A BIBLIOGRAPHY of CONJURING.

Compiled, with Notes by Ellis Stanyon.

Ably assisted by Mr. Arthur Margery.

(Continued from page 93).

Conjurer Unmasked C/fhe) or, La Magic Blanche Devoillee I Being a clear and full explanation of all the surprising performances, exhibited as well in this Kingdom as on the Continent, b>* the most eminent and dextrous Professors of Sleight of Hand, together with Descriptions, Observations, and Directions for the tricks of the Divining Rod—Automaton Chess Player—Self-performing organ—Speaking figures—Artificial serpents— Mechanical Birds—Automaton Flute Player—Transparent Magical Tables, & c, &c. (Translated from the French of Möns. Decremps). London 1785 121110., pp 89.

(Contains about 25 tricks of the Period, and 2 sections devoted to Automata etc. The frontispiece reads—The Professor of Amusing Philosphy who having burned a card (taken at chance) throws the pack in the air, at which he fires a pistol and ye card is found nailed to the wall (See Chap. 5).

Conjurers and Conjuring. By a London Professor. Boy's Own Paper. London, Vol 3. pp. 206-251-270-310.

Conjurers Magazine (The) or Magical and Physiognomical Mirror. London, Aug. 1792 to July, 1793. 2 Vols. Bound in Cloth 8vo. Vol 1. 498 pp. Vol 2. 521 pp.

(This was continued as The Astrologers Magazine, and Philosophical Miscellany—which made up Vol 3 all published. This last Vol was published in 1794, 252 pp.

Conj urer's Properties. Leisure Hour, Loudon, March, 6th and 20th, 1880, pp 150-152 and 189-191.

Conjurer's Repository (The) or the whole art and mystery of magic displayed by the following celebrated characters; Pinetti, Katterfelto, Barrett, Breslaw, Sibley, Lane, &c, embellished with an engraving. London 1795. Boards 121110 146 pp, (Col'd frontispiece.)

(This work appears a compilation of matter from various sources. It contains nothing original for its time of publishing although it is full of information, and explains all manner of deceptions, from the "Invisible girl" to "Chinese Shadows" and "Sympathetic Inks," The frontispiece is of a typical old magician, showing a young lady her face in a mirror, she standing aghast at the transformation. A cauldron is burning, skulls laying about Ac.)

Conjurers and Spiritualists. London, 1876. Chamber's Journal, Oct. 14th, No. 668, pp. 657-659 and 686-688.

Conjuring. By a Professor of the Art. " Boys' Own Paper," London, Vol. I, pp. 75, 139, 154, and 351. Author unknown. The articles are not of much importance.

Conjuring (The A.B.C. of), by a " Professor of Legerdemain." " Boys' Own Paper," London, 1892. A series of six articles on Conjuring.

Conjuring in the East. U.S.A. Current Literature, Jan. 1899, Vol. XXV. p. 84.

Conjuring. The Conjurer Unmasked. The tricks of the most eminent and dexterous professors of Sleight of Hand. London, 1790. i2tno. Frontispiece. Original Sheep.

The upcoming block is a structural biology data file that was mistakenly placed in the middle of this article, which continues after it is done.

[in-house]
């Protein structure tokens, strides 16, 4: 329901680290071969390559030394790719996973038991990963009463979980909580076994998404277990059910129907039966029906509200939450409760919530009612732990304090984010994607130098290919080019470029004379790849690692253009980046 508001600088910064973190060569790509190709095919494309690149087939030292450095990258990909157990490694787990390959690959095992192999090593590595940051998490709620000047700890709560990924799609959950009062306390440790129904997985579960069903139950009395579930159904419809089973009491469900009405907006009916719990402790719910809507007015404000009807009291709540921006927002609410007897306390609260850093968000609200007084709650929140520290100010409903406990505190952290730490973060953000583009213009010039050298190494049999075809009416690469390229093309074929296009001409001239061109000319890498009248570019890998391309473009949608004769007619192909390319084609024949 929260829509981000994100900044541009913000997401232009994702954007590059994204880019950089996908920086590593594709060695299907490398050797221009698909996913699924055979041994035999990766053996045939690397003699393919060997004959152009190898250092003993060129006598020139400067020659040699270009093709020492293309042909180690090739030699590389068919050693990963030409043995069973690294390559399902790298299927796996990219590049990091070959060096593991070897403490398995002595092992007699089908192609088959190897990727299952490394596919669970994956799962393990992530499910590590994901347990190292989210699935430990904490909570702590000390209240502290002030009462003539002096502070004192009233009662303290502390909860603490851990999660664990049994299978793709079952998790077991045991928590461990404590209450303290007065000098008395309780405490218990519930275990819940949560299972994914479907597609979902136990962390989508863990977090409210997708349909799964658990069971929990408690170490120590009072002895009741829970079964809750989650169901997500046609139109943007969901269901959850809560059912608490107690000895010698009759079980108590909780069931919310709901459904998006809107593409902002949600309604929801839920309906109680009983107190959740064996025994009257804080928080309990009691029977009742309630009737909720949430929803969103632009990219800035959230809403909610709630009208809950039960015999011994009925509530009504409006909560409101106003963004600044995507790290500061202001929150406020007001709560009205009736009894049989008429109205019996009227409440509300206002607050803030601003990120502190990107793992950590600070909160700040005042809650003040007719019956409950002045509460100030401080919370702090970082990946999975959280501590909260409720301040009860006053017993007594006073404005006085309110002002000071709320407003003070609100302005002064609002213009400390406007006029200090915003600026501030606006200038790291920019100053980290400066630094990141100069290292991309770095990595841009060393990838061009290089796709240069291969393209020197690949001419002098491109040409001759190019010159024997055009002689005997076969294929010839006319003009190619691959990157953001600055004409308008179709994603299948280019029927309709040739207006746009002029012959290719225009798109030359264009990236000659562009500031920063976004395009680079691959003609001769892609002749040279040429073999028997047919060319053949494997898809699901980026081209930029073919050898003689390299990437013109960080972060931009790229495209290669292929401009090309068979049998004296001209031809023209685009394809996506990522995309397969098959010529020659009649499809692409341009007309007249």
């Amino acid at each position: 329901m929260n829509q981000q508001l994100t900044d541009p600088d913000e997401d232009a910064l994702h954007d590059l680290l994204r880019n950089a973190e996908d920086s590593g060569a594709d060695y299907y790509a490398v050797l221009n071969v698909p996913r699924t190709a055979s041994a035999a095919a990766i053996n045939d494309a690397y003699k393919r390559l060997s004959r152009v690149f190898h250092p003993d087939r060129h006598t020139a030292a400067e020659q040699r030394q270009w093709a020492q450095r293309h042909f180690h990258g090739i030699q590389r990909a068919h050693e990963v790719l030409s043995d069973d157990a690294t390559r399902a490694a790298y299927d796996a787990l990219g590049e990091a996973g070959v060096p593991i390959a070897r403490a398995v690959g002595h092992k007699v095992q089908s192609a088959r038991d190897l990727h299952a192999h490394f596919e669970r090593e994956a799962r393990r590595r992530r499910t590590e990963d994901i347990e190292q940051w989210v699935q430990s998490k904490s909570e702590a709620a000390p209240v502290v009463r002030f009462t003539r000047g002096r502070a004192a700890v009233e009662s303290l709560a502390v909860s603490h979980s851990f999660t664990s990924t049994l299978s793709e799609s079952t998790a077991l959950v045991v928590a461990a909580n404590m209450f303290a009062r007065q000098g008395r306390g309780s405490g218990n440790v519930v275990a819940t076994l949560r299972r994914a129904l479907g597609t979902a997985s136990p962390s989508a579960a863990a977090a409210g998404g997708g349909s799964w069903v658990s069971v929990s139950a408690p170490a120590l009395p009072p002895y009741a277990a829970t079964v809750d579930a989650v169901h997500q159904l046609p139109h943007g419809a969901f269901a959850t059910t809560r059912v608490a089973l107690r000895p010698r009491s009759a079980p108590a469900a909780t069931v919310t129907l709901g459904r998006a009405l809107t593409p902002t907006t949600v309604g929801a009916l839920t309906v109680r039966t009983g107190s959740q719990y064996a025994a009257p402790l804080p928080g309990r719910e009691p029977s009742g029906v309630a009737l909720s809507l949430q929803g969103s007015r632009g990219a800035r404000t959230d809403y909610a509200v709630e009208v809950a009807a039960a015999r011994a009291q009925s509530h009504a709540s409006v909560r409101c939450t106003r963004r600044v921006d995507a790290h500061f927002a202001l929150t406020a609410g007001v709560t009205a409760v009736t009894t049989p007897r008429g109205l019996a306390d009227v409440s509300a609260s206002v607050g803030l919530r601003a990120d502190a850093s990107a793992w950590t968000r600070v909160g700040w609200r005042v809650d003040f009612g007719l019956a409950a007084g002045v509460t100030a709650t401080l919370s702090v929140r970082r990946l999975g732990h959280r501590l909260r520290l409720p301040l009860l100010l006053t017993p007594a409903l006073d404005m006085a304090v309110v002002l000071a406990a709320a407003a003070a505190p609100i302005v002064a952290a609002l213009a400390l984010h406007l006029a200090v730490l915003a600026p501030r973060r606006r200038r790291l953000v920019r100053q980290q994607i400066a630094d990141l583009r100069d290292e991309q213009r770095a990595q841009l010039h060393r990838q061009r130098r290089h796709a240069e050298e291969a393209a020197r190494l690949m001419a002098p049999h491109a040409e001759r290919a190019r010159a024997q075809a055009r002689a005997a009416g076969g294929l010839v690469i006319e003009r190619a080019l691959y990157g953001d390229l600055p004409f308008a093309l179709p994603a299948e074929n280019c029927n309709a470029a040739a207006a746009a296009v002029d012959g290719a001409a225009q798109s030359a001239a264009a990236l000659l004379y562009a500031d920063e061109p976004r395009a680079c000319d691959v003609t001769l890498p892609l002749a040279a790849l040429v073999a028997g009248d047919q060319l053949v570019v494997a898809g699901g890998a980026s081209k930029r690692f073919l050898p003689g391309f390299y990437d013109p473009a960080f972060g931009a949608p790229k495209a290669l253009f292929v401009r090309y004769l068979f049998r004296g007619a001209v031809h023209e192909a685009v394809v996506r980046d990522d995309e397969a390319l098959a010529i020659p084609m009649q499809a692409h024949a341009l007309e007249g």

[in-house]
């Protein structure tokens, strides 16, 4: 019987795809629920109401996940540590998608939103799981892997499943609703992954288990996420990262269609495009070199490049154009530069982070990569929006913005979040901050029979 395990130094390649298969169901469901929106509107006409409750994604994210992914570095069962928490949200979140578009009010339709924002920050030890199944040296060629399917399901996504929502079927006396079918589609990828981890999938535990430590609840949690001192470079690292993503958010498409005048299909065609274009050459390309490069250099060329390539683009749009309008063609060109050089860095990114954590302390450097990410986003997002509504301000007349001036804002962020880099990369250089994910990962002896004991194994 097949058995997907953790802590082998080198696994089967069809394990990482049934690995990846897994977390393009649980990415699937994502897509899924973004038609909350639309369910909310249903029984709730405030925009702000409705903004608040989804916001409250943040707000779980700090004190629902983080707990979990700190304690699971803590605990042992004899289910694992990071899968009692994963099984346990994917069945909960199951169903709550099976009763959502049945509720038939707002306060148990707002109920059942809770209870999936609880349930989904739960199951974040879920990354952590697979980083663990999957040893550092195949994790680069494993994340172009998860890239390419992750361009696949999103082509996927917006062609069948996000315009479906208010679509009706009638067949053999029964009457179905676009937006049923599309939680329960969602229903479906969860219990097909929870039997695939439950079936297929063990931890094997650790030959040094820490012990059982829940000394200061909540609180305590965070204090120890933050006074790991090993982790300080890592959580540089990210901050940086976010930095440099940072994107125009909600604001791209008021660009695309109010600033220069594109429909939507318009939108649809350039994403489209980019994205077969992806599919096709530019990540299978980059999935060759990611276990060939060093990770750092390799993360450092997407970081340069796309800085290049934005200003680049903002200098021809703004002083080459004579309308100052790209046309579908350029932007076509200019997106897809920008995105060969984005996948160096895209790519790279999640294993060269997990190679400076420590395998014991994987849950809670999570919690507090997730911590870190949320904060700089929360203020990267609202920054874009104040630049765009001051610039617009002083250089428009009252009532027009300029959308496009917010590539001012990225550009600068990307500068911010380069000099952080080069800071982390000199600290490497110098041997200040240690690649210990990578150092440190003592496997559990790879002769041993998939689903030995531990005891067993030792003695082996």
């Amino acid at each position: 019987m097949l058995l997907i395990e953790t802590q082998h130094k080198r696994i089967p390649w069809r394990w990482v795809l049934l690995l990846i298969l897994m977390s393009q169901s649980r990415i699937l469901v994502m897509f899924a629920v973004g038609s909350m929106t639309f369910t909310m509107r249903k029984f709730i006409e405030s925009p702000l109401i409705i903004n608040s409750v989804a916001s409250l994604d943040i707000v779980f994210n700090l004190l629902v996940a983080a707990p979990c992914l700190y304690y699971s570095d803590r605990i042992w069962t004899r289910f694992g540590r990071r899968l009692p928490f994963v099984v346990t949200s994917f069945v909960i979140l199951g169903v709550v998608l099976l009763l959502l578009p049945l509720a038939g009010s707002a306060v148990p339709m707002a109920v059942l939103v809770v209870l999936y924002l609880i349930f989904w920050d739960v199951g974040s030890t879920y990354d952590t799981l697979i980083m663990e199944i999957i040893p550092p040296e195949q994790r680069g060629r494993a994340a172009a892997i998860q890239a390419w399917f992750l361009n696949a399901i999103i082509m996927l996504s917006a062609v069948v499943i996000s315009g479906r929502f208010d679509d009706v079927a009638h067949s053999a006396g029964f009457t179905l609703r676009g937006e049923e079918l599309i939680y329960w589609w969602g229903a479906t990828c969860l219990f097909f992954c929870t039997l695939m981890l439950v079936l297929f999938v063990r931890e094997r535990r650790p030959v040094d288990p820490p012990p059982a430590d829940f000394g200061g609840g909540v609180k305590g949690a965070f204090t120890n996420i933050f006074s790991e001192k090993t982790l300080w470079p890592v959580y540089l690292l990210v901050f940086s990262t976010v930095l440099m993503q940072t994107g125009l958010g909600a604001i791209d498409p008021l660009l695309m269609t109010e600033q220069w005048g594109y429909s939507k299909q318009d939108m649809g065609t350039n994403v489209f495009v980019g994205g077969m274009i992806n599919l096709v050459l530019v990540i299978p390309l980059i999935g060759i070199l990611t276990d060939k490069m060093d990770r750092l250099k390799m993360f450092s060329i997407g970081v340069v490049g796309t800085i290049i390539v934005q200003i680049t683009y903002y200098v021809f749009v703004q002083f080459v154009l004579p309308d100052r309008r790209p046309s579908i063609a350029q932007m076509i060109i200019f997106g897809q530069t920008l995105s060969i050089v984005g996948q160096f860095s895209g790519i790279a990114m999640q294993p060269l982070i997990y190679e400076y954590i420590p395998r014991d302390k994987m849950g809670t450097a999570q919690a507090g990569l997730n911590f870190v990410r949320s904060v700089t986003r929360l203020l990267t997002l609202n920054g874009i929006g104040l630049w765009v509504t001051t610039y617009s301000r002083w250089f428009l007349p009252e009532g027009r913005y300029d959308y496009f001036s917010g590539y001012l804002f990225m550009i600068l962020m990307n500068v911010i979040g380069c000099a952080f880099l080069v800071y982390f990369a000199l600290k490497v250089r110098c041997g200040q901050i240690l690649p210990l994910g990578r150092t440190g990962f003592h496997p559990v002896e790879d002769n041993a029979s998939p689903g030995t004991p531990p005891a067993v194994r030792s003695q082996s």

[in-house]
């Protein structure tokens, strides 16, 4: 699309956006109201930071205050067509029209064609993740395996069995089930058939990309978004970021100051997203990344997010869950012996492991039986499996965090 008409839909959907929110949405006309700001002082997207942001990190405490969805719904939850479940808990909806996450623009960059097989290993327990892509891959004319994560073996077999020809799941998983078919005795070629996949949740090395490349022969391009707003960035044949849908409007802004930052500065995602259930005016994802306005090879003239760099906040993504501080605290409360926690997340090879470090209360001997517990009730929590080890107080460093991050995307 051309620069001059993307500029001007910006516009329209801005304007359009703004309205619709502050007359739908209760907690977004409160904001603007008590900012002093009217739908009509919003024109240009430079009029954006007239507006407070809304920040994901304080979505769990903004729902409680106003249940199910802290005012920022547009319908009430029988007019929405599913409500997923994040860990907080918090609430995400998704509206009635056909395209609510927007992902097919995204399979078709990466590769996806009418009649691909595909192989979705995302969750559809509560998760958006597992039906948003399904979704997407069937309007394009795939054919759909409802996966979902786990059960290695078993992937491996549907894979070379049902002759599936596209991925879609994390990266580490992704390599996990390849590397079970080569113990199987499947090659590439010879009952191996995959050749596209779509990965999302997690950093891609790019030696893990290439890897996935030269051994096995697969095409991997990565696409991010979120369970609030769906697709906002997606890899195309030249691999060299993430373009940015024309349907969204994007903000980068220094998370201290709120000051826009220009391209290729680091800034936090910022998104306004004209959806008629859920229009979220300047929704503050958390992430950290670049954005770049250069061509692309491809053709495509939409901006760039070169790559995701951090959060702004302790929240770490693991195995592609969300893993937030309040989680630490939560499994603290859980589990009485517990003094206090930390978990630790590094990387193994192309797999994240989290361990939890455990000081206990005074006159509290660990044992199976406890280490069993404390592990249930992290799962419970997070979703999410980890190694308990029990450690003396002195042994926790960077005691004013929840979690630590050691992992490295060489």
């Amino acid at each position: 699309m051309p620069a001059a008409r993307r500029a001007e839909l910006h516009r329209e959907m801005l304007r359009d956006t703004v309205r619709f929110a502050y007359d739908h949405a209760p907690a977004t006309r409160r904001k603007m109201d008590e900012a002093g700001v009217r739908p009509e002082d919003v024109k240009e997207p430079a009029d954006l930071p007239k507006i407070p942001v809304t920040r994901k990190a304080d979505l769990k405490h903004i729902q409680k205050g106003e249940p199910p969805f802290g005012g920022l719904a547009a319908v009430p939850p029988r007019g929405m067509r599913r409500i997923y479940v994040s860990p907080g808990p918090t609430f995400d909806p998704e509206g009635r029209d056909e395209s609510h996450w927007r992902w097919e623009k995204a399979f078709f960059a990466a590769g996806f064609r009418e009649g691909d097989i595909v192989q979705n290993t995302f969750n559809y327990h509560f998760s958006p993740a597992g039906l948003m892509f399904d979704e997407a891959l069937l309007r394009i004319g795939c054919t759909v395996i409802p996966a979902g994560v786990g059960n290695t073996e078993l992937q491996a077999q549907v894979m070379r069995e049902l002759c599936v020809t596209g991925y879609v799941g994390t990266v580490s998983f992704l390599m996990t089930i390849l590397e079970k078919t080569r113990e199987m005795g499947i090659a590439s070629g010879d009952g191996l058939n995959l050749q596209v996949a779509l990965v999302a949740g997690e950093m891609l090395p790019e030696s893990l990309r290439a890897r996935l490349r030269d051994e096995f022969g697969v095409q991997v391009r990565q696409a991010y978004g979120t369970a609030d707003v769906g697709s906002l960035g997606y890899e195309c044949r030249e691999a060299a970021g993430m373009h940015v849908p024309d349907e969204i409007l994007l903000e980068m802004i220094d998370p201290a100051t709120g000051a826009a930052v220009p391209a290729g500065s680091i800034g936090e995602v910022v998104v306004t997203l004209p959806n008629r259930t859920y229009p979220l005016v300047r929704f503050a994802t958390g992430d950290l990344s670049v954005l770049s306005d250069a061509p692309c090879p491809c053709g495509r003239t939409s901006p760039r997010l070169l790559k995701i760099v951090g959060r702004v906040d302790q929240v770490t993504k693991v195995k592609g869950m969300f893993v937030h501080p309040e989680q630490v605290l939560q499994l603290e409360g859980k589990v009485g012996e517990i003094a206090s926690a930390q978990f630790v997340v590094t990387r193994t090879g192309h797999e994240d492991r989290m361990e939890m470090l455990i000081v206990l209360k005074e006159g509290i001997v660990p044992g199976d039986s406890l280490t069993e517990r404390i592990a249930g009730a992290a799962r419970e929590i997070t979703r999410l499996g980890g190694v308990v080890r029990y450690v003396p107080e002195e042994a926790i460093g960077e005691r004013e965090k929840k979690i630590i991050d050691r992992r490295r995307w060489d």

Conjuring for Christmas. New Penny Magazine, Dec. 15th, 1900, pp. 316-320. Illustrated.

Conjurer, The London, or, The Complete Art of Legerdemain. London, N.D. Paper, 8vo., 36pp. Coloured Frontispiece. Very rare.

Conjurer's Museum, The, or, Hocus Pocus in Perfection. Tricks with Cards, Dice, and Philosophical Apparatus as practised by Ingleby, Breslaw, Pinetti, the Caledonian Conjurer (Prof. Anderson, Ed.), The White Devil, &c., &c., London, 1800. Paper, 8vo., 36 pp. Coloured Frontispiece.

Couradi, F. W. Der Moderne Kartenkünstler. Dres den, 1897. Cloth, 4k)., 231 pp. Illustrated. Coupin, M. Henri. A New Optical Illusion, N.Y. The Literary Digest, Feb. 23rd, 1901. Translated from '' La Nature.'' Coxe's Francis. Treatise declaring the detestable wick-ednesse of Magical Sciences, Necromancie, Conjurations of Spirits, Curiouse Astrologie, and such lyke. London, N.D. 8vo. Copy wanted. Craft, Rev. Amos N., A. M Epidemic Delusions. With special reference to Modern Spiritualism. Cincinnati, 1881. Cloth, 8vo. 341 pp. Crane, L. Modern Magic Explained. New York. Metropolitan, May, 1898, pp. 509-512. (Tying handkerchief ; Egg Palming ; Front and Back Card Palming, &c.)

Crane, W. B. The Mechanics of Magic. New York.

Metropolitan, November, 1898, pp. 551-4. Cremer, W. H., Jr. The Secret Out, or One Thousand Tricks in Drawing Room, or White Magic. London, 1871. Cloth 8vo., 307 pp. 300 Illustrations.

-Hanky Pauky. A Book of Conjuring Tricks.

London, 1S75. Cloth 8vo., 328 pp. Coloured Frontispiece. 250 Illustrations.

-Magic No Mystery. Tricks with Cards, Dice, Balls, etc. London, 1876. Cloth, Svo. Illustrated. Scarce.

-The Magician's Own Book. London. 1871. Cloth,

8vo. 250 Illustrations. Cruiksliank (George). A Discovery concerning Ghosts : with a rap at the " Spirit Rappers," to which is added a few parting raps at the "Rappers" with questions, suggestions, and advice to the " Davenport Brothers." Dedicated to the "Ghost Club," 2nd Edition. London, 1864. Paper, large 8vo., 60 pp. Illustrated. Very rare.

Culin (Stewart). Chinese Games with Dice and Dominoes. With 12 plates and woodcuts. 1825. Rare and interesting. Another edition, Philadelphia, 1889. Paper, large 8vo., 21 pp. Illustrated. Cumberland, Stuart A. A Thought Reader's Thoughts, Being the Impressions and Confessions of Stuart A. Cumberland. London, 1888. Fancy Cloth and Gilt. Large 8vo. Portrait of Author on Steel. 326 pp. Out of print, rare.

Quotations for any work in this list may be had on application to the Office of "MAGIC."